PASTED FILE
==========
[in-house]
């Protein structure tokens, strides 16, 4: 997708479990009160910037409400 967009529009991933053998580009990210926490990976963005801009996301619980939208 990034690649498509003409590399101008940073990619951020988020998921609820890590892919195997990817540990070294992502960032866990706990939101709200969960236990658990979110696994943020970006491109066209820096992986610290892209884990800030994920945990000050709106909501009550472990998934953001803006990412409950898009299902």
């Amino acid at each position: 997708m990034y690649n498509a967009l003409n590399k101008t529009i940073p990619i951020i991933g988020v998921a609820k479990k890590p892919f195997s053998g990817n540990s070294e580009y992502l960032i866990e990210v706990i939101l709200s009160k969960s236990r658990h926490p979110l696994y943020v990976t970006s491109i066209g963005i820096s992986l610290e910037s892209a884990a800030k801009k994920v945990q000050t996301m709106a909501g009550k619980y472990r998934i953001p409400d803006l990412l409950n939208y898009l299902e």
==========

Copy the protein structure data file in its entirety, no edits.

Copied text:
[in-house]
């Protein structure tokens, strides 16, 4: 997708479990009160910037409400 967009529009991933053998580009990210926490990976963005801009996301619980939208 990034690649498509003409590399101008940073990619951020988020998921609820890590892919195997990817540990070294992502960032866990706990939101709200969960236990658990979110696994943020970006491109066209820096992986610290892209884990800030994920945990000050709106909501009550472990998934953001803006990412409950898009299902």
């Amino acid at each position: 997708m990034y690649n498509a967009l003409n590399k101008t529009i940073p990619i951020i991933g988020v998921a609820k479990k890590p892919f195997s053998g990817n540990s070294e580009y992502l960032i866990e990210v706990i939101l709200s009160k969960s236990r658990h926490p979110l696994y943020v990976t970006s491109i066209g963005i820096s992986l610290e910037s892209a884990a800030k801009k994920v945990q000050t996301m709106a909501g009550k619980y472990r998934i953001p409400d803006l990412l409950n939208y898009l299902e």